Nicola Sturgeon says agency staff will not cover duties of striking bin staff in Glasgow

First Minster Nicola Sturgeon during First Minster's Questions in the debating chamber of the Scottish Parliament in Edinburgh.
First Minster Nicola Sturgeon during First Minster's Questions in the debating chamber of the Scottish Parliament in Edinburgh.

Nicola Sturgeon has said agency staff will not “fulfil the regular duties” of striking bin workers in Glasgow, who are taking industrial action during Cop26.

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Glasgow City Council is considering bringing in private contractors to collect rubbish ahead of Bonfire Night but they will not “fulfil the regular duties” of striking bin workers, Nicola Sturgeon has said.

Rubbish collectors and street cleaners in Glasgow are taking industrial action during Cop26 over a pay dispute with Cosla, the umbrella body for local authorities.

The GMB union, which has organised the strikes, has accused the council of threatening workers with “anti-trade union laws” and plotting to use agency staff to break the strike action.

Challenged about the claims during First Minister’s Questions, Ms Sturgeon said they “would be disgraceful if they were happening, but they’re not”.

She said: “The council do have a concern about Bonfire Night posing an additional fire risk if rubbish is not collected.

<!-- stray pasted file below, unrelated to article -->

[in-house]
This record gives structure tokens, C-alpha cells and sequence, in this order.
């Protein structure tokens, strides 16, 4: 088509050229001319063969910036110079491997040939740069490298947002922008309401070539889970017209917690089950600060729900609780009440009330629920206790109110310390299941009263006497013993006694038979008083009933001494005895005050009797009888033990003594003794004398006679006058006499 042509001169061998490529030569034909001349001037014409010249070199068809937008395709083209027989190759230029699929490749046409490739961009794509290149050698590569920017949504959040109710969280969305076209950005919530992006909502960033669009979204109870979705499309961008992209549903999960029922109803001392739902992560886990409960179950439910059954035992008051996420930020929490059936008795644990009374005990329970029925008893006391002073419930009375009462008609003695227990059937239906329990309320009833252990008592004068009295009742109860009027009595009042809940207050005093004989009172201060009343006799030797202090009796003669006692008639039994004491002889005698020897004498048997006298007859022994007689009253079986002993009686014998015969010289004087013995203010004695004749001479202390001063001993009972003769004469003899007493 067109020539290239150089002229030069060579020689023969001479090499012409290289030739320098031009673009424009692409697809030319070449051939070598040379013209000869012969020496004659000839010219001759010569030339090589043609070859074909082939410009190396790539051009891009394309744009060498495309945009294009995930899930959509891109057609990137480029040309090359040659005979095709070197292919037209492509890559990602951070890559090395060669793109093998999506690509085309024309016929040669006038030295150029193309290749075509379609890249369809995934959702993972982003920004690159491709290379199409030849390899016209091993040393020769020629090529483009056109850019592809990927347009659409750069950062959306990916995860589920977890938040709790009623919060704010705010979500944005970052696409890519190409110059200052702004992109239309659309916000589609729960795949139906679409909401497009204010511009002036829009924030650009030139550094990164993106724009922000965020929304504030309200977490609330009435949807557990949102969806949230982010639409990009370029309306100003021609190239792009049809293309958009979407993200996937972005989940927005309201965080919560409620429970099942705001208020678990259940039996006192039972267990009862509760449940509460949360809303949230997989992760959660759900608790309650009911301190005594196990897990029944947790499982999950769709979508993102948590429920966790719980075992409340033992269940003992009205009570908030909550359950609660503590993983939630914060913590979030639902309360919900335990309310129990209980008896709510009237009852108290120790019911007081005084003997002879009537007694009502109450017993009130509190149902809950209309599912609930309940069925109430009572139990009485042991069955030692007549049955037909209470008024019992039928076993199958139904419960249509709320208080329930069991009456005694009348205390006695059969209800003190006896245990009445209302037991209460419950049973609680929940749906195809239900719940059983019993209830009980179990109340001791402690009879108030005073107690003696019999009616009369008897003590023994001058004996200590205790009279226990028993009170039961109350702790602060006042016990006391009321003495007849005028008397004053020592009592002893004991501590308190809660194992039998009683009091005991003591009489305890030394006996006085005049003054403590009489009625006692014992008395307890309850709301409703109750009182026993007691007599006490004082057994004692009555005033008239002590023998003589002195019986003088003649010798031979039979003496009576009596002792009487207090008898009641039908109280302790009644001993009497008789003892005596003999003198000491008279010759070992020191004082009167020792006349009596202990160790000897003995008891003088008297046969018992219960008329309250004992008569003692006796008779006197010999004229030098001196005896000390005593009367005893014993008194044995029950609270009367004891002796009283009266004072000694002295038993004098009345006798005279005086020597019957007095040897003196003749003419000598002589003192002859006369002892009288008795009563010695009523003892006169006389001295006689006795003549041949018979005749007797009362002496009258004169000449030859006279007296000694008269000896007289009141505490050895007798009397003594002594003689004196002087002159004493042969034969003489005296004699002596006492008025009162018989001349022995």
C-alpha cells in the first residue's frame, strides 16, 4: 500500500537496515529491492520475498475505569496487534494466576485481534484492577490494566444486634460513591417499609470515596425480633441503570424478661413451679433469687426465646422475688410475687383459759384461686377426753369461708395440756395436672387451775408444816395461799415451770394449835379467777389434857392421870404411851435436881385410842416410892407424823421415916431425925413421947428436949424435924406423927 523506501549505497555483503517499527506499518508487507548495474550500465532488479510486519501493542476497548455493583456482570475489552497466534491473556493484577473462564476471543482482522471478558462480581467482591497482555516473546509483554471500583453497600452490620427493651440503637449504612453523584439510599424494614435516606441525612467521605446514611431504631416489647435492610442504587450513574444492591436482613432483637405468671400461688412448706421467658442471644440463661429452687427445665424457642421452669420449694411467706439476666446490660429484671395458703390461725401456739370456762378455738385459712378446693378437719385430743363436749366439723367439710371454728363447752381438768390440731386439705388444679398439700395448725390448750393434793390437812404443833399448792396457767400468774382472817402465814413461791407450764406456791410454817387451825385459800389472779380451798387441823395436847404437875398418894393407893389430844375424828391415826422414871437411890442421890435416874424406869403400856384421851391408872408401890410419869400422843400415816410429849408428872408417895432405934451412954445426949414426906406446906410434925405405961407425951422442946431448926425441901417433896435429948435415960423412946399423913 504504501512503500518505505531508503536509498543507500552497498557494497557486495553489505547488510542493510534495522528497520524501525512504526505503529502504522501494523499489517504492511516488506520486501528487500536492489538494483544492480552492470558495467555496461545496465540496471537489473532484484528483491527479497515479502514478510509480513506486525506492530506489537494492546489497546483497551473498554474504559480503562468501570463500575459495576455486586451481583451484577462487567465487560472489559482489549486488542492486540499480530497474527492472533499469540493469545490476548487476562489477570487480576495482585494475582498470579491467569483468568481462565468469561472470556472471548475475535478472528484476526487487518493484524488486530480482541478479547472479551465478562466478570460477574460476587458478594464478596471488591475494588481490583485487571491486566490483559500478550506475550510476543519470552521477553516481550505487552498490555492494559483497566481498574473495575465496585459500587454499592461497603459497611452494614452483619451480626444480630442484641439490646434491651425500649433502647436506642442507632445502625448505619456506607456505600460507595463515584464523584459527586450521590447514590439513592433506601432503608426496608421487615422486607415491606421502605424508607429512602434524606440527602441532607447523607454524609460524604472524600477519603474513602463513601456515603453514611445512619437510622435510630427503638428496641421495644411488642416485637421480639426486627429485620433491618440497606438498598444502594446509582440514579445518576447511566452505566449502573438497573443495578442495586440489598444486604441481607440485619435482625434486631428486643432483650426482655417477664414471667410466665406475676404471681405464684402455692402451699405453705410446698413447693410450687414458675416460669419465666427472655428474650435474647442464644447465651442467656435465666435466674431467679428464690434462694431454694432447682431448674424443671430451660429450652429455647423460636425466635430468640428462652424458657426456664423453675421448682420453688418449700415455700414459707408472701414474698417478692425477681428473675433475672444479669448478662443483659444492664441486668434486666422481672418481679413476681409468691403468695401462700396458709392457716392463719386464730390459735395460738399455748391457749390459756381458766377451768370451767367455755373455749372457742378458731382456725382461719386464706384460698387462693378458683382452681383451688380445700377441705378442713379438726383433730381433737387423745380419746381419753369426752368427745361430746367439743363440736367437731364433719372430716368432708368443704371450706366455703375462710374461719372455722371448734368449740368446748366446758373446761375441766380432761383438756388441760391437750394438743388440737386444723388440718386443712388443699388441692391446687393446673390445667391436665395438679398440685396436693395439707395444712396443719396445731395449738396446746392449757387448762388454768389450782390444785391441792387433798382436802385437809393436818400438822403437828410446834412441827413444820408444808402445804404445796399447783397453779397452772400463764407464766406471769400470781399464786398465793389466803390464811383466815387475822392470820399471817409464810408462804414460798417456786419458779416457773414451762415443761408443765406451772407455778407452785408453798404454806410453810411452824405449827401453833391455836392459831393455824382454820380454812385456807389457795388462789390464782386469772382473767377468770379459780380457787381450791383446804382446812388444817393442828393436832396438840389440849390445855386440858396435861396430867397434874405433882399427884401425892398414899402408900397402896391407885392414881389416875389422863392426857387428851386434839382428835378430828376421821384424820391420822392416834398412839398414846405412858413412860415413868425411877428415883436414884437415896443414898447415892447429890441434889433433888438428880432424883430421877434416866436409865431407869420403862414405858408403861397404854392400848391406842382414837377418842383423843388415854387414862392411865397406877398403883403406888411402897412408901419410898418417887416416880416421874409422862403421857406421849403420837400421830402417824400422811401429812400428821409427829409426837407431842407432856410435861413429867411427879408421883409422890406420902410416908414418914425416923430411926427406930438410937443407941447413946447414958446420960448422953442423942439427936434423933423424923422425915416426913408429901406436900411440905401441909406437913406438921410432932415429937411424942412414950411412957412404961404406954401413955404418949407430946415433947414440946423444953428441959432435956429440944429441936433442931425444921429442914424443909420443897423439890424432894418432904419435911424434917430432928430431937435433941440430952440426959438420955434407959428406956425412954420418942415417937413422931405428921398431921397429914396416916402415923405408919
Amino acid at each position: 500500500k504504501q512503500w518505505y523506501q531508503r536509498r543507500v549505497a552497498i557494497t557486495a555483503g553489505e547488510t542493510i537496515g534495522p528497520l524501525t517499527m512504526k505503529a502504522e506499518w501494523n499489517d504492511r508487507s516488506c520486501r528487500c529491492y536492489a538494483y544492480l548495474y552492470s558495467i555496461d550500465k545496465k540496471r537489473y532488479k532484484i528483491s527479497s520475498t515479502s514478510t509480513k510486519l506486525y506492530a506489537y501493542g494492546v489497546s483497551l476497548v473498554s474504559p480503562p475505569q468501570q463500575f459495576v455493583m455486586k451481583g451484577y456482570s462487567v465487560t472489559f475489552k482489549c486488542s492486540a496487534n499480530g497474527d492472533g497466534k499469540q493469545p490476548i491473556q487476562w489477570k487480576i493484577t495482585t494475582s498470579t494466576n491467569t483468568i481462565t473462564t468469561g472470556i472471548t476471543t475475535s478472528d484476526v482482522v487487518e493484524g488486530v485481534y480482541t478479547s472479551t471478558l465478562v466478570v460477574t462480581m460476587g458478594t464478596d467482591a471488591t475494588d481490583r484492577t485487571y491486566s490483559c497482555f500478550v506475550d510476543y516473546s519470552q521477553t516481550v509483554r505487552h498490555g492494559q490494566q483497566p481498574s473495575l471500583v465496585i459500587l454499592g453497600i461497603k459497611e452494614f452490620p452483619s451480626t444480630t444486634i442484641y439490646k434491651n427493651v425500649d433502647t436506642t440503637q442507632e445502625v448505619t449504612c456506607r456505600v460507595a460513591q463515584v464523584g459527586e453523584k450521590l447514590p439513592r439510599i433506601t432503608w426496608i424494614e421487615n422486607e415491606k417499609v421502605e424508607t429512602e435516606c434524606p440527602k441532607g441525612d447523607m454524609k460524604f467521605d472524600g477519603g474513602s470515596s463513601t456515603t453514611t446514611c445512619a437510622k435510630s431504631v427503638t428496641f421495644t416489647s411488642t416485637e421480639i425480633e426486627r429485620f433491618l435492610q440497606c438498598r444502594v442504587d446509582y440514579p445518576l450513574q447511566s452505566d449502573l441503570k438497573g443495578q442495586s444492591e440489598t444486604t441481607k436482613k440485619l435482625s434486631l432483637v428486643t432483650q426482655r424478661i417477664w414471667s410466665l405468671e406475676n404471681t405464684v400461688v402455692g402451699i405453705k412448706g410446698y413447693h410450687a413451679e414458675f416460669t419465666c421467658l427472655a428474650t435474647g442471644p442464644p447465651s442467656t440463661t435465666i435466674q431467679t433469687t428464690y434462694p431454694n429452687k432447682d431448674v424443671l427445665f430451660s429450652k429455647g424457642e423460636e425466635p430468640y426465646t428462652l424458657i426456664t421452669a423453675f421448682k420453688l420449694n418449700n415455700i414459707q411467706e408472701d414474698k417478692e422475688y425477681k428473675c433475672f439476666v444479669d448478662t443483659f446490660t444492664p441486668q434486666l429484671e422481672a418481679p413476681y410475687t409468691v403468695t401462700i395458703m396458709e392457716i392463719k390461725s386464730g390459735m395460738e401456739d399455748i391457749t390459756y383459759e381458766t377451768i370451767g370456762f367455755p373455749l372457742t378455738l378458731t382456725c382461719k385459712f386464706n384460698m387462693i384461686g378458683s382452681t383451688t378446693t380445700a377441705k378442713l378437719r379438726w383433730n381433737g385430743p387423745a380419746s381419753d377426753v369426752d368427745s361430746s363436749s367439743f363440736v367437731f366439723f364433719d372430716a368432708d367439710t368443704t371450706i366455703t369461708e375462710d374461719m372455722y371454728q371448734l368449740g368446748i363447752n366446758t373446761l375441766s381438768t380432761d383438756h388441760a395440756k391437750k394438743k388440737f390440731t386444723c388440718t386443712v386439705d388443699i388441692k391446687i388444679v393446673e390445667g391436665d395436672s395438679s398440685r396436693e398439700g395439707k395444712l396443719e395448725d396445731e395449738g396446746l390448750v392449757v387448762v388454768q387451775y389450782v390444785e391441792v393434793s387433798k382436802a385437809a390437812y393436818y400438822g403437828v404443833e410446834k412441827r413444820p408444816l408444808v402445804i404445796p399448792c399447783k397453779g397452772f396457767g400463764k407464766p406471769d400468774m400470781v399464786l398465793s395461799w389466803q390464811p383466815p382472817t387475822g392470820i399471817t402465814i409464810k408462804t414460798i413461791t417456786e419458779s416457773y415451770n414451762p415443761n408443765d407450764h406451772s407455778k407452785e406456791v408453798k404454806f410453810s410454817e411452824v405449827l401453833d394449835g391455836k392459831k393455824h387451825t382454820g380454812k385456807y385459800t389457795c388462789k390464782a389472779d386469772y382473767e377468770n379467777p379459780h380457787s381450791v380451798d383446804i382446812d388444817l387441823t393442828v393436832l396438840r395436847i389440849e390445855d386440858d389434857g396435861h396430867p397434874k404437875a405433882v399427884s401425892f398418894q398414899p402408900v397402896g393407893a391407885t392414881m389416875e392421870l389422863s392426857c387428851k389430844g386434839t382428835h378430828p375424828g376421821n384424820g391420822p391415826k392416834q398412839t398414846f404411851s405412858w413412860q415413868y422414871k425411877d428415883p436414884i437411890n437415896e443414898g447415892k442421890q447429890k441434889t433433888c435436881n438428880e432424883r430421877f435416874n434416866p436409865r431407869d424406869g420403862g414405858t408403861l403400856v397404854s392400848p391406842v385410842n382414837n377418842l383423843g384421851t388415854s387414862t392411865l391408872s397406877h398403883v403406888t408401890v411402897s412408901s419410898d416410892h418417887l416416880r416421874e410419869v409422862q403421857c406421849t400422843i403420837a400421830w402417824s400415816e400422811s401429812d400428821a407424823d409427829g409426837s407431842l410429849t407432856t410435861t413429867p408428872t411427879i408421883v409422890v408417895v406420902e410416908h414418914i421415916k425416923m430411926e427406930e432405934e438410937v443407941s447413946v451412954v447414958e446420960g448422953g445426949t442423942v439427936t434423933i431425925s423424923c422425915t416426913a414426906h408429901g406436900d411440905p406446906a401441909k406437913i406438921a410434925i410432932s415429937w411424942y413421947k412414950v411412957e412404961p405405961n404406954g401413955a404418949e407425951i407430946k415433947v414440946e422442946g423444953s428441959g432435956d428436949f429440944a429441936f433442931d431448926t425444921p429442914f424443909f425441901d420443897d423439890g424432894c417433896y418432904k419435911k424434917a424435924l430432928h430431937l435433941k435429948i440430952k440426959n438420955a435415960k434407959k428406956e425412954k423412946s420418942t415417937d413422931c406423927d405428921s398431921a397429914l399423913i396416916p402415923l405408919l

Scottish Labour leader Anas Sarwar is shown an overflowing bin by Barry McAreavey as he meets GMB cleansing workers in Glasgow to learn about their dispute with the Scottish Government ahead of Cop26.
Scottish Labour leader Anas Sarwar is shown an overflowing bin by Barry McAreavey as he meets GMB cleansing workers in Glasgow to learn about their dispute with the Scottish Government ahead of Cop26.

“So what they are considering is cover to mitigate these risks.

“What they are not considering is using contractors to fulfil the regular duties of striking staff.”

Ms Sturgeon said it was “disappointing” that the GMB had decided to take strike action in Glasgow during the 13-day climate summit being hosted by the city, but she added: “I respect the right to do so, but I would urge all parties in Glasgow to quickly find a resolution.”

She was urged to “intervene and provide the leadership that has been sorely lacking” in the dispute, by Scottish Labour MSP for the Glasgow region Paul Sweeney.

Mr Sweeney added: “I think Glasgow City Council threatening to union bust by using anti-trade union laws and bussing in blackleg private contractors to try to break the strike is disgraceful and a paltry short-term fix to this long-running dispute.”

On Wednesday evening, GMB Scotland organiser Keir Greenaway said: “The council has repeatedly threatened our members with anti-union laws, but if their officials had any grounds for pursuing this they would have done so.

“But let’s be clear that if the council are using agency staff to try and break this strike action then they would be the ones breaking the law.

“Our members are striking because they have been paid so poorly and treated so badly for too long, and we have tabled serious proposals to reset industrial relations which the council officials have again rejected.

“But where is Glasgow’s political leadership? The silence is absolutely deafening from the council leader Susan Aitken, and she should either step up or step aside.”